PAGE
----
“At around 2:00 am I was sleeping when I woke up to soldiers banging on our door and throwing stones at it as well,” says Ihab. “‘Open the door and come out,’ they were shouting. I immediately realised they had come to arrest me because they have already arrested me twice before, but released me shortly afterwards.” Ihab’s father opened the door and the family was ordered to sit in the garden whilst the house was searched. After about 20 minutes, the family was ordered inside and asked for their names. “When I told him my name, he said: ‘We’ll take you with us.’ Immediately after that he tied my hands behind my back with one set of plastic cords and tightened them. He also blindfolded me. He did this in the living room in front of my family,” recalls Ihab.
| Bound, Blindfolded and Convicted Ihab was then led out of the house and placed inside a military vehicle and taken to an unknown location. “When we arrived, the soldiers pulled me out of the jeep and made me sit nearby for one-and-a-half hours, during which time I was taken to a clinic. I want to say that while I was sitting there, I asked the soldiers to allow me to use the bathroom but they refused. I only used the bathroom after my interrogation at around noon,” says Ihab.
Sometime later, Ihab was placed in a truck and transferred to Ari’el settlement. “When we arrived, I was taken to an interrogation room and questioned by two interrogators.
The tall, thin interrogator started by shouting and threatening me: ‘You better confess to throwing stones,’ he said, and I immediately denied it. He then punched me in the stomach and that really hurt me very much. He then started slapping me hard across the face. I was still tied with my hands behind my back but he removed the blindfold,” recalls Ihab. “After that, the tall thin interrogator tightened the plastic cords and I felt the blood had stopped flowing. I felt he wanted to paralyse me. I begged him to loosen the cords, but he said he would do it only if I confessed to throwing stones. ‘I didn’t throw stones,’ I said, but he started shouting at me and slapping me across the face very hard and in an insane manner. That scared me very much and I had to confess. ‘I want to confess,’ I said to him. I just wanted him to stop beating me. At that moment the other interrogator started interrogating me and he took my statement in Arabic. I confessed to throwing stones at settler cars. He finished writing the statement and forced me to sign it without reading it to me. I didn’t know what he wrote,” says Ihab.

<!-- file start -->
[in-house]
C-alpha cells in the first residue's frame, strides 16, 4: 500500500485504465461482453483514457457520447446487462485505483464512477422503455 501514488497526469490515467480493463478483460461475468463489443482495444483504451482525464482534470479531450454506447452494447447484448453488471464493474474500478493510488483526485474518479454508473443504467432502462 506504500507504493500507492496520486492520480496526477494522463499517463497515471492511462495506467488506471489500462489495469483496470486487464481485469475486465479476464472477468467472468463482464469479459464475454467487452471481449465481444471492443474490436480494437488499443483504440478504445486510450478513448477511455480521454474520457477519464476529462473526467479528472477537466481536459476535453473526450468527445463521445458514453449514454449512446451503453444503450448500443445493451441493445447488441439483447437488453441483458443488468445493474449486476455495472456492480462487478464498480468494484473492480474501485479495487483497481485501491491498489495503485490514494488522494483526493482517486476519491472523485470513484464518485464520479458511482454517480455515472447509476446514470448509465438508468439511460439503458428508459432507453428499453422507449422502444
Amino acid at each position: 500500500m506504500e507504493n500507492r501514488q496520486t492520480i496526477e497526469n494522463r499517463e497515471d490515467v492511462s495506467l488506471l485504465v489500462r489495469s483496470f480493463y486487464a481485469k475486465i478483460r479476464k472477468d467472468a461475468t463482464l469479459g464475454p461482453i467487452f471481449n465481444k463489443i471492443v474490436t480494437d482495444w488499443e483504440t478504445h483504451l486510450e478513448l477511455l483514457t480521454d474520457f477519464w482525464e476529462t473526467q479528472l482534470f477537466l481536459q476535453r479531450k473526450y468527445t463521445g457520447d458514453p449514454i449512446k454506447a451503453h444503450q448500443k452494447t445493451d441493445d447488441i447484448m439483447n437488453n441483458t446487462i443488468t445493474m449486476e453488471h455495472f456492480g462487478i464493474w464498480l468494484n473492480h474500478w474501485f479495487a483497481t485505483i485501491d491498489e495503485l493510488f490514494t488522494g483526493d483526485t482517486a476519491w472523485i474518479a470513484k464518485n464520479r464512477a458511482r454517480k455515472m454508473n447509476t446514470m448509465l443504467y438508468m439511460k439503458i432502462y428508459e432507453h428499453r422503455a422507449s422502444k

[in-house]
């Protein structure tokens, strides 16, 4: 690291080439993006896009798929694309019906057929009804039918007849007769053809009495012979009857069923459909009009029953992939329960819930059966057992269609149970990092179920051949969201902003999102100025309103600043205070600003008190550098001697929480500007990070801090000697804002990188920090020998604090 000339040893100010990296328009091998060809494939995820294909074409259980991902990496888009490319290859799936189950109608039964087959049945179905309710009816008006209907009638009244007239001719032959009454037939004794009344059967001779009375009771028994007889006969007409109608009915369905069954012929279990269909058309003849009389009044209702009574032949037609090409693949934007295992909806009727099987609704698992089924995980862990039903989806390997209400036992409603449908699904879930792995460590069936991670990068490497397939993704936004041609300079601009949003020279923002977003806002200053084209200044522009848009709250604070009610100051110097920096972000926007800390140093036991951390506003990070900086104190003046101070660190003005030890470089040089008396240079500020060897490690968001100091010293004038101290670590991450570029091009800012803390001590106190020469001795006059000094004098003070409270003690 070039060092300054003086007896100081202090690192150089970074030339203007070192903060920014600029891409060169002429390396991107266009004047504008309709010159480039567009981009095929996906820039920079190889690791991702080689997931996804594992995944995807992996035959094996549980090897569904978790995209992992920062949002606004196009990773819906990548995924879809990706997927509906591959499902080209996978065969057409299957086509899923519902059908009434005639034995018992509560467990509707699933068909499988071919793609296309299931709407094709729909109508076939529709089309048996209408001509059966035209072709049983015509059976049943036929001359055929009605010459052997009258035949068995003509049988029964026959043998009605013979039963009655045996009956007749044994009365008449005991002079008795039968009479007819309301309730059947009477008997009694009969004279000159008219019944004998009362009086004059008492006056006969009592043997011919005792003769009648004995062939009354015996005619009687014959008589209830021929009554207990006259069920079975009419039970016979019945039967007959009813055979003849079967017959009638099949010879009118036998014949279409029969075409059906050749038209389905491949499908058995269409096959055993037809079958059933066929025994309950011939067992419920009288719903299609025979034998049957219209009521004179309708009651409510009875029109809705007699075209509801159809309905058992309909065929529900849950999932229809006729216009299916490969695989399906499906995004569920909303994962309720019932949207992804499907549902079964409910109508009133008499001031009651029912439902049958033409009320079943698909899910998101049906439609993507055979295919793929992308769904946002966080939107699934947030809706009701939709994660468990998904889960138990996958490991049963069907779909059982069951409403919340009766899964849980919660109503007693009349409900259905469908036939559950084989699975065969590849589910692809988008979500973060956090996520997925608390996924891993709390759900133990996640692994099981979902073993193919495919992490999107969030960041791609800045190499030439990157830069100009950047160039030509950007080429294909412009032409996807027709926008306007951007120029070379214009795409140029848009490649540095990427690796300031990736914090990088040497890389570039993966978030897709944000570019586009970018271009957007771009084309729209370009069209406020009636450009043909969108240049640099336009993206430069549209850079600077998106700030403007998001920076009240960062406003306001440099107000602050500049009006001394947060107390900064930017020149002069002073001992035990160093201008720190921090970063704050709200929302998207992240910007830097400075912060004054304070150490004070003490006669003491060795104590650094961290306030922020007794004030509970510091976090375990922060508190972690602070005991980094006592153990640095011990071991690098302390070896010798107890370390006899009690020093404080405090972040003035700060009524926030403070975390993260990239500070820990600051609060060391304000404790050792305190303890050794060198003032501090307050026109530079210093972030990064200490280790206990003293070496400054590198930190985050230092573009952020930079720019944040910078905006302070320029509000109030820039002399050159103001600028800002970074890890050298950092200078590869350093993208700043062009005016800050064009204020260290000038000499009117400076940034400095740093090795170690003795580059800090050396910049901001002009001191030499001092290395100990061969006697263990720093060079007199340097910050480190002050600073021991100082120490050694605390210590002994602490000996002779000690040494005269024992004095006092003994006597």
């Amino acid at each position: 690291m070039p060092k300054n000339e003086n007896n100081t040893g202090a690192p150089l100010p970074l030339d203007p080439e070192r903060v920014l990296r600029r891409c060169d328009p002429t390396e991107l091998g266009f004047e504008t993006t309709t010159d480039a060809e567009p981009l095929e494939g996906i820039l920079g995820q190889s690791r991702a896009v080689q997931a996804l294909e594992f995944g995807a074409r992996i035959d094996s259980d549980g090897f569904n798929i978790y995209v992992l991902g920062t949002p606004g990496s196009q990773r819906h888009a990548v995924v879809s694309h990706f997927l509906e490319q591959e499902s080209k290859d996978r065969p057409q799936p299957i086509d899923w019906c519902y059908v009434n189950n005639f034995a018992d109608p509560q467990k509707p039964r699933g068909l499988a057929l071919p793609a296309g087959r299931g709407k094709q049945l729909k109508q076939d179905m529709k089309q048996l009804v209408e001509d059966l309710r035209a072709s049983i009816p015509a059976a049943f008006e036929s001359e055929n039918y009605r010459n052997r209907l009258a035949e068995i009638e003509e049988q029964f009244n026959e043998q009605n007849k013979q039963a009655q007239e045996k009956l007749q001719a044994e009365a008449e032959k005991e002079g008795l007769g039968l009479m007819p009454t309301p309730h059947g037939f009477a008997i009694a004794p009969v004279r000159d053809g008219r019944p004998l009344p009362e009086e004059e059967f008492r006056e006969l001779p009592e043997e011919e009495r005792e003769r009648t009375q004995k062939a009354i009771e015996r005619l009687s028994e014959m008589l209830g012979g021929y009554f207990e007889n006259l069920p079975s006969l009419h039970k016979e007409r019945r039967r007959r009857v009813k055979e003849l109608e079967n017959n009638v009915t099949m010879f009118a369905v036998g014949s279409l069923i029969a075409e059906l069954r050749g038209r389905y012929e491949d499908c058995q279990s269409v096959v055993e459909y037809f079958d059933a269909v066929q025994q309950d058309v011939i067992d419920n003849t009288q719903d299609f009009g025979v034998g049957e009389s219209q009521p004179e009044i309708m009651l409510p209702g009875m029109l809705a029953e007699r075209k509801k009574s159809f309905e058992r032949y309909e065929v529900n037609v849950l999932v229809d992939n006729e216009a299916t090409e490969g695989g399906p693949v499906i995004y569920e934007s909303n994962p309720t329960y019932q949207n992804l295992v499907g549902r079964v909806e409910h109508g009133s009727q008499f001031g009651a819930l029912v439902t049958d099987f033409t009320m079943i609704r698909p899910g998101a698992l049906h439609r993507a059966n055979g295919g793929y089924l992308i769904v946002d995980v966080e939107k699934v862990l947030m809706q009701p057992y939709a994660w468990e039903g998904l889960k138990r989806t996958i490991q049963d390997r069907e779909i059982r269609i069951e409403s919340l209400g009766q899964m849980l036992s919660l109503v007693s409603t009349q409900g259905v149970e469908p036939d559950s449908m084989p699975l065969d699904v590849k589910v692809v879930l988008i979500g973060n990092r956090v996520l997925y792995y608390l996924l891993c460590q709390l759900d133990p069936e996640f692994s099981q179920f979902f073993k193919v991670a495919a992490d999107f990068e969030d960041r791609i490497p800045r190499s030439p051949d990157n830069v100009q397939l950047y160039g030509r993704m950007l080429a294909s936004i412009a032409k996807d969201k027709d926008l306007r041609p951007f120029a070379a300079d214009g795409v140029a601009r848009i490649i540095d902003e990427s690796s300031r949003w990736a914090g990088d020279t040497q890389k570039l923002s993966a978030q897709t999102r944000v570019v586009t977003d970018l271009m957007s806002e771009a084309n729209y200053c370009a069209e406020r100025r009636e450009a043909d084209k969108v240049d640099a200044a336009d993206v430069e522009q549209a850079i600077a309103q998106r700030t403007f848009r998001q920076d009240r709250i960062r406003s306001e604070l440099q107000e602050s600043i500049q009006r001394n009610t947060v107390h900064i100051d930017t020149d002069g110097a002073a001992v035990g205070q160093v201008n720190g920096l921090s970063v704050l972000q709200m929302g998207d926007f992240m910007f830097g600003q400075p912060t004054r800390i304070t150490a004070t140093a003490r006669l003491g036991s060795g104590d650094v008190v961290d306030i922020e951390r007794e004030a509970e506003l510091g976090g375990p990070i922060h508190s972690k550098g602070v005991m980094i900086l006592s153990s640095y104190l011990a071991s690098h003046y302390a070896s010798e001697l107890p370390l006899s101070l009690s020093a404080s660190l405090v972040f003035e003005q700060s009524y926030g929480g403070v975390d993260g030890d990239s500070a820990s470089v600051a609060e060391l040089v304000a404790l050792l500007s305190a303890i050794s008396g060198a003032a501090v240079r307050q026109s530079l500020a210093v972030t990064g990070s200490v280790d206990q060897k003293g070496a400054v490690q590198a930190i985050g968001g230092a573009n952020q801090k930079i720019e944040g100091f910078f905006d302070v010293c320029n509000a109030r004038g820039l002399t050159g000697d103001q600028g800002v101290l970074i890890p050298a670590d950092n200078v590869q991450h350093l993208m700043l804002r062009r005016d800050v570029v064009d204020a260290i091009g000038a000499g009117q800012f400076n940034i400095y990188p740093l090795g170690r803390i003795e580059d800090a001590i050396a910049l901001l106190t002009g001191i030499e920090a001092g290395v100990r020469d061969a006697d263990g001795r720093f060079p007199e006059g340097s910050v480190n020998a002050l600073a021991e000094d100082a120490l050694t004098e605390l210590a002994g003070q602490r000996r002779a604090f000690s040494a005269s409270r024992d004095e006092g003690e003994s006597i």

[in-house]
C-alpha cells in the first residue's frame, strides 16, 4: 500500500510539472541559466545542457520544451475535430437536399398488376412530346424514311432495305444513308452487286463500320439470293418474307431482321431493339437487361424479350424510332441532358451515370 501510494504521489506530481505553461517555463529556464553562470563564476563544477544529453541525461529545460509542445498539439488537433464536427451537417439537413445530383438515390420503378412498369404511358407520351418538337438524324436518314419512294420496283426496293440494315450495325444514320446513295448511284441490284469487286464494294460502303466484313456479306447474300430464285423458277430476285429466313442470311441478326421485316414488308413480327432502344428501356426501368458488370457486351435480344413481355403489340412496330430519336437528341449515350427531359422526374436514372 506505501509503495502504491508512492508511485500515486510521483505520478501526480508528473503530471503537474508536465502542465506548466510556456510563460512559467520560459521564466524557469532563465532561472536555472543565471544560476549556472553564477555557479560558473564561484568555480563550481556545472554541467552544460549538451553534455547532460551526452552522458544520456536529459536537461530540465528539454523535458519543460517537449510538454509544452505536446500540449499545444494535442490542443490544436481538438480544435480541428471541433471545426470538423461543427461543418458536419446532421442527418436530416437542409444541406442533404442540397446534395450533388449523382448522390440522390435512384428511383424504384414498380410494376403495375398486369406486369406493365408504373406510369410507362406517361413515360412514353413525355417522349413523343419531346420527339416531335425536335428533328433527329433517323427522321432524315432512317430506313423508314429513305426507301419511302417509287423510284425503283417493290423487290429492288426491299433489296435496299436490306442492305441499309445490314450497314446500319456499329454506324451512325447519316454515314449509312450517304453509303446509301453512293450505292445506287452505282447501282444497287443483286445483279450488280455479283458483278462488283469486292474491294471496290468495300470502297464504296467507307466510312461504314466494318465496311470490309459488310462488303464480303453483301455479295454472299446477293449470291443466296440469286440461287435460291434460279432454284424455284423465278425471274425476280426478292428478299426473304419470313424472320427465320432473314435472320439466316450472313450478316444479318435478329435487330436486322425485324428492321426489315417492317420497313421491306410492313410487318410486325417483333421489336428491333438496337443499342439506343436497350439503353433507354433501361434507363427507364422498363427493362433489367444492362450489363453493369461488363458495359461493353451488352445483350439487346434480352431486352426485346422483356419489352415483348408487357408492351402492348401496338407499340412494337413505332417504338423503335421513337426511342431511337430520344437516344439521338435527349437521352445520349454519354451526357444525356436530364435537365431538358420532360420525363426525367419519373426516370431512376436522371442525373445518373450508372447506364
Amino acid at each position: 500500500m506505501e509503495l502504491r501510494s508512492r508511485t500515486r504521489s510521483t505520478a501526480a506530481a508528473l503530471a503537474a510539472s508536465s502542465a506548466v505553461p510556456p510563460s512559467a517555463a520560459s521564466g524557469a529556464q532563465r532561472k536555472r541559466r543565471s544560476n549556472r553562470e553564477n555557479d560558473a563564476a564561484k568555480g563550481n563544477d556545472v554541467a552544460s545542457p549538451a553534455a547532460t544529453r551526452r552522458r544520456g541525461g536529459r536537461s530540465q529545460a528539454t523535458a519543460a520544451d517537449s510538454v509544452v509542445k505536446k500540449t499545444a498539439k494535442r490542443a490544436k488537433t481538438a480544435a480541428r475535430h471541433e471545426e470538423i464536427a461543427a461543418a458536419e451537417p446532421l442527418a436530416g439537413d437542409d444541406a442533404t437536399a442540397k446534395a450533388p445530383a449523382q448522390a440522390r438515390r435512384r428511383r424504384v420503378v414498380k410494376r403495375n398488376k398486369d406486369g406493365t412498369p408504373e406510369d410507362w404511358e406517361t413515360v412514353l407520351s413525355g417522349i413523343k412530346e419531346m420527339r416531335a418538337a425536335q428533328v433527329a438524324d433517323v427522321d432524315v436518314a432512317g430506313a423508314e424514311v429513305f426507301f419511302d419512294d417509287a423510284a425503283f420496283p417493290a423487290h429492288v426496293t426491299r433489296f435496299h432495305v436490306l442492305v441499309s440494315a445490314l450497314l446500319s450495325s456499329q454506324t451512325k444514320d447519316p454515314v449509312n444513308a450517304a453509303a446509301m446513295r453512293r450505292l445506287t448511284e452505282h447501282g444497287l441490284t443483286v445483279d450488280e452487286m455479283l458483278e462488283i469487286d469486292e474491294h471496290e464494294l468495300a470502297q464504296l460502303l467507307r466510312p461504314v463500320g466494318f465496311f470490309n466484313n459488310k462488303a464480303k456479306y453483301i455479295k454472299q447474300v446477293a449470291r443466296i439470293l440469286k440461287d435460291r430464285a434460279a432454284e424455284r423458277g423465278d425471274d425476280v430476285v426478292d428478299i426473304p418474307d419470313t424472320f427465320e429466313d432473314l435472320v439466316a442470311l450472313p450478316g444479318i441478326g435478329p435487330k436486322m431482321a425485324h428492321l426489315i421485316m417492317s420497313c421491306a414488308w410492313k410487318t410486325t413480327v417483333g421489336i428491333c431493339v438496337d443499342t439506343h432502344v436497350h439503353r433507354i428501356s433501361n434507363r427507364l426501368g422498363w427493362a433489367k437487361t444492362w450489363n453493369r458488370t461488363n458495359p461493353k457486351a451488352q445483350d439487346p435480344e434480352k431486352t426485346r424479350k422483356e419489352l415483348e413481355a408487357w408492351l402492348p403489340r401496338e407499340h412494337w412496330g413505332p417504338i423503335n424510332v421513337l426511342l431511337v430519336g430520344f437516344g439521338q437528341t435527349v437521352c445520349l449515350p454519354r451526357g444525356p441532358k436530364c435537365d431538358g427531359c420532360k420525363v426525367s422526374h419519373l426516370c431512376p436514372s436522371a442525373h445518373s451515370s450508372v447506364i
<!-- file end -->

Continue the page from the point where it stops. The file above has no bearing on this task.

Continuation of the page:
A short time later, Ihab was placed in a truck and taken to Ofer prison, near Ramallah. “We arrived around noon,” recalls Ihab. “They detained me in a room outside the prison with the others. It was a metal open room and exposed to the sun. It was very hot inside. They kept me inside the room until around 10:00 pm before they took me inside the prison. I was then strip searched.” The following day, Ihab was transferred to Megiddo prison inside Israel, in violation of Article 76 of the Fourth Geneva Convention.
On 18 May 2011, a 15-year-old boy from Azzun village is arrested by Israeli soldiers from the family home at 2:00 am, and accused of throwing stones.
father. We came out of the house and I saw so many soldiers and became very scared.
A soldier asked me for my ID and I gave him my birth certificate. Immediately, a soldier grabbed me without telling my father where they would take me.” The soldiers led Thaer away towards a military vehicle. “One of them tied my hands behind my back with one set of plastic cords and blindfolded me. The ties were very tight and hurt my hands. Then one of them grabbed me hard and pushed me inside a military truck. I fell on the metal floor and that hurt. They kept me sitting on the floor and didn’t allow me to sit on the seats. I heard so many soldiers talking around me. One of them insulted me and said: ‘Your mother’s a cunt, you motherfucker.’” The truck travelled a short distance to the nearby settlement of Zufin. “When we arrived, they pulled me out and forced me to sit on the ground. While I was sitting there, one of them approached me and started beating me for no reason. He punched and slapped me several times, while shouting in Hebrew. I didn’t understand what he was saying. I think he hit me like seven times at least.” After being taken to a clinic and asked some brief medical questions, Thaer was left tied and blindfolded outside and was not permitted to use the toilet.